Vito Scaletta is making a name for himself... and gamers get to watch. The word “watch” in the last sentence is meant to be taken literally, as all of the excitement and compelling drama 2K Games’ latest sandbox city title offers comes in the form of its storyline and cut scenes. Is this review about to tell the readers to expect a bad game? Fughettaboutit! The point any gamer reading this should take away from this review is that as a game, Mafia II makes a great movie. The compelling timeline, story and character themes are the stuff of Scorsese’s fantasies... as a game, however, the mundane mission design and total lack of anything to do other than work your way to the next cut scene is the stuff most developers get whacked over.
Players assume the role of Vito, fresh on leave from his tour of duty during World War II. It’s 1945, and all of that year’s splendid glory is on display here in the city. The cars, buildings, people and dress all convey the time period beautifully, and the radio stations are all playing the songs of the day peppered with wartime public service announcements. It’s at a point not too far in the game that a player will realize that most of the city and the surroundings are window dressing, simply a beautiful backdrop in which to tell this mafioso tale. Unlike the games of its ilk (GTA, Saints Row, etc), the sprawling sandbox you think you’re getting in the city is a Hollywood style facade. There is literally nothing to do in this city beyond driving from one mission checkpoint to another, and when some of these “checkpoints” consist of scrubbing a urinal clean only to have the guy behind you “dirty” it again, there is a chance for either boredom or confusion to set in. Sure, you can buy some new clothes at a highbrow tailor or get something to eat to replenish your health, but that’s about it. No strangers, no bizarre side missions, no creepy citizens to assist... just complete one mission and go to bed. When you wake up start another. Sanbox game fans (particularly those who have just finished Red Dead Redemption) and fans of the mafia genre may feel a bit cheated in this respect, perhaps feeling duped into purchasing a GTA-esque experience only to have it not quite be there. If this was a movie, it would be the equivalent of cutting to black at the film’s climax... which we all know no self-respecting filmmaker would do... right?
“Whoa! Eeyyy... yo... what da f%^& is he sayin wit his fingiz typin all tickety on the keys an sh^%?!”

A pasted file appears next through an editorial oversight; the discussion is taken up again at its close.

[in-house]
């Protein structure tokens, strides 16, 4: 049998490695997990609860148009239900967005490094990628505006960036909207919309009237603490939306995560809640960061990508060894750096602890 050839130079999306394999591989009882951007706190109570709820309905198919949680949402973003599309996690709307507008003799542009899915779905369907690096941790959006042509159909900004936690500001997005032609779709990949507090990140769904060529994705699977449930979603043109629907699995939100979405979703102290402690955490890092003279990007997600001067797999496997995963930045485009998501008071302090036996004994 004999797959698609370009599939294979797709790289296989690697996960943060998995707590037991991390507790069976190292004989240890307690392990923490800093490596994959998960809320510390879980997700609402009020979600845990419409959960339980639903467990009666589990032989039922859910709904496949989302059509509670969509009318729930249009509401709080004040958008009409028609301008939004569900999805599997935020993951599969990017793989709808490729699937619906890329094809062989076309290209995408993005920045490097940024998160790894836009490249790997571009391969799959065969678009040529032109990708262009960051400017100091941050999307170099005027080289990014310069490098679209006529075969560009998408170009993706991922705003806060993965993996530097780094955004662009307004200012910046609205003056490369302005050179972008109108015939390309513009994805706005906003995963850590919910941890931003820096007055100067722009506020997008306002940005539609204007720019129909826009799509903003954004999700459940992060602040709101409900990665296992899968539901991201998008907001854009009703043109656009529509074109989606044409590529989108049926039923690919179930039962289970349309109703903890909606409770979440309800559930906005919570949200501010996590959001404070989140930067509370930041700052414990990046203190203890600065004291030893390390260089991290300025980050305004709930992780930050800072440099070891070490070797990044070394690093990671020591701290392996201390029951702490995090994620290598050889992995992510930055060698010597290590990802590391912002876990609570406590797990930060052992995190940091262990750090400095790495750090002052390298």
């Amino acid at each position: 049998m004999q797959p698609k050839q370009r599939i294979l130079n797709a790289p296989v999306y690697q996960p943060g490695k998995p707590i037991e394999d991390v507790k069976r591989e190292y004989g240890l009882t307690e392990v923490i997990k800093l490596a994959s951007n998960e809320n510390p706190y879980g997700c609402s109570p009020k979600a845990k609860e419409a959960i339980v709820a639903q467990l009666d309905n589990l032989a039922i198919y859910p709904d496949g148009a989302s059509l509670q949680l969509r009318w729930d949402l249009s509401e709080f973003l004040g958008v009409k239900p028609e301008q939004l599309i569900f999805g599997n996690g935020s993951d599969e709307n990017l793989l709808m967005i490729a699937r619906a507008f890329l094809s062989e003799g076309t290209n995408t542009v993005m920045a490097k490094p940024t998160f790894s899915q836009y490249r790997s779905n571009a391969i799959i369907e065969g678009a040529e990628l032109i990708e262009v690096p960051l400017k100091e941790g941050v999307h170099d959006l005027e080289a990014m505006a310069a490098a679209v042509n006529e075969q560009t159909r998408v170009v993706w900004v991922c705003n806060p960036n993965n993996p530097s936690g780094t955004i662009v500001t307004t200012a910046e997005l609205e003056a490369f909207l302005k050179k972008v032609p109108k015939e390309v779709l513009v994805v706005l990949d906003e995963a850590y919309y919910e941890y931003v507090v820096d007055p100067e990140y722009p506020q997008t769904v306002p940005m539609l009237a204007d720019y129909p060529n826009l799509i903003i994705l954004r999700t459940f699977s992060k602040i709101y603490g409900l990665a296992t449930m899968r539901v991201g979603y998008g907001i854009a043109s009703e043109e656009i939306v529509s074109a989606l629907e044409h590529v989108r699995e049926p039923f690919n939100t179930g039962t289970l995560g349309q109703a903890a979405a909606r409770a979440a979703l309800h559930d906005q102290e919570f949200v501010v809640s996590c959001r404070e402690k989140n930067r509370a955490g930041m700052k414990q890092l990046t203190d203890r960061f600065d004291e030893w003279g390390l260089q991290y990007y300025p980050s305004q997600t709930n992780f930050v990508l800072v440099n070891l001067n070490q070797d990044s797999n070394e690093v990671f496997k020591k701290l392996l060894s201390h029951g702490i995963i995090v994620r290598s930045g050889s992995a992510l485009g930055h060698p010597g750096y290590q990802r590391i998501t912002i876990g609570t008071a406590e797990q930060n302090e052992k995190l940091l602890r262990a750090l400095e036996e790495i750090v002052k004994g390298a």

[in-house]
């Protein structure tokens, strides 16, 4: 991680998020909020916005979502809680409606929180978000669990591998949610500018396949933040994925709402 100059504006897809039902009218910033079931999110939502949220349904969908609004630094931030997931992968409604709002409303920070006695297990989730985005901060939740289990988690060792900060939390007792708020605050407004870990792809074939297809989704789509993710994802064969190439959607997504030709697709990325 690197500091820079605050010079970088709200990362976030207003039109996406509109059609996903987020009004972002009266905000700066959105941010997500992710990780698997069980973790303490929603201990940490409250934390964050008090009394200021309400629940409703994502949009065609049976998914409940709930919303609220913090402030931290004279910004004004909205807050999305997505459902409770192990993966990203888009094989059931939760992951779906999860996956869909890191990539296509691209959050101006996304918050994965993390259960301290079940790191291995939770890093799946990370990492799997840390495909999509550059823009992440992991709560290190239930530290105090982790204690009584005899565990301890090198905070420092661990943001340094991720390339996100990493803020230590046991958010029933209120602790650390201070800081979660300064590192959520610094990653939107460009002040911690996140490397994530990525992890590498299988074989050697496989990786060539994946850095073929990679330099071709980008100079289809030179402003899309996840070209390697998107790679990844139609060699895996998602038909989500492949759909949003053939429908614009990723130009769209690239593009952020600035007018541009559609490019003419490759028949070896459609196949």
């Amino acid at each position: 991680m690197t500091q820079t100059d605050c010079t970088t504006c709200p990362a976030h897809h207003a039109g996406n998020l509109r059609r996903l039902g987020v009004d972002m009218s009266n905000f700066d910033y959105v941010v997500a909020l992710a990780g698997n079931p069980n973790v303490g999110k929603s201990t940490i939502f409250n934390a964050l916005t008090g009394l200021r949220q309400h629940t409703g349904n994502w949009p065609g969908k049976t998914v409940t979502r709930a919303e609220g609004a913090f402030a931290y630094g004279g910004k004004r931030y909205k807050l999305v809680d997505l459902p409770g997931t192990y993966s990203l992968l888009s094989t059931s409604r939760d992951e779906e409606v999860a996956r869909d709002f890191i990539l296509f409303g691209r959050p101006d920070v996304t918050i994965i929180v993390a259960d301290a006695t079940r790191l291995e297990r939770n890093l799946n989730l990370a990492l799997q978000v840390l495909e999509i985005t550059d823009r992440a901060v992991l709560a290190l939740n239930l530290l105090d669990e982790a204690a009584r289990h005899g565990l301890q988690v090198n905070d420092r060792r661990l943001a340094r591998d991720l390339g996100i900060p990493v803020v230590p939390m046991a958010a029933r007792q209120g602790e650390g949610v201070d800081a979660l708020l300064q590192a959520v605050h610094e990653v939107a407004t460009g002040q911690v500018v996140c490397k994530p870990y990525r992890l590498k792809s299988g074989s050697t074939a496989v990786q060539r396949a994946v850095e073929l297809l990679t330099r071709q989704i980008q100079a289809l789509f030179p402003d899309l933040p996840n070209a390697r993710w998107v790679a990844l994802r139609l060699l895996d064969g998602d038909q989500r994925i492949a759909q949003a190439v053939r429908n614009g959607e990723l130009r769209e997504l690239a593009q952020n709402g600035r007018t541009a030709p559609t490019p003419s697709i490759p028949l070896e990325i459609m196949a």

Now that the painful part is over, it can also be said that what Mafia II does offer is pretty frickin’ sweet. The multiple timelines lend a genuine look and feel to the visuals, the audio production is first rate and when you do actually get to move thumbsticks and push buttons the experience is quite satisfying. At its core, the game is a third-person action title with stealth elements. There are hand to hand brawls and intense gunfights throughout the game’s mission structure that will have players on the edge of their seats, as well as skin-crawling stealth objectives in which being noticed or ringing an alarm spells certain doom. As Vito enters the world of high-caliber criminals who would sell their mother for a “few geez”, he begins to slowly realize that absolutely nobody can be trusted. Those who prove this notion generally end up shot, stabbed, beaten to death or tortured at the local meat rendering plant. Ahhh, the stuff of mob games!
“Dats better... a lil’ fricken respect won’t kill ya!”
Good point. The game does deserve some respect because, admittedly, despite its shortcomings players are likely to be compelled enough to finish it. The fun that the game does deliver when it decides to is nail-bitingly entertaining and, as stated above, the storyline is fantastic. If the mob genre was not so pervasive and overdone, the game’s cut scenes could have made one fantastic computer animated film. Actually, that’s the best way to look at Mafia II as a person who may be on the fence about a rental or purchase... it’s the best animated mob genre film that you can control. Weighing in at about 15-20 hours of gameplay before the end credits roll, it can be said that Mafia II is definitely worth your time. If you’re a working stiff moving boxes on the loading dock all day, perhaps a rental is for you. If you’ve just scored eight large selling stolen cigarettes, it’s a safe bet you’ll get your sixty bucks worth of entertainment from Mafia II. It would definitely be a better time than if you steal it, get sent to prison and have to fight back six guys in the shower... oh wait.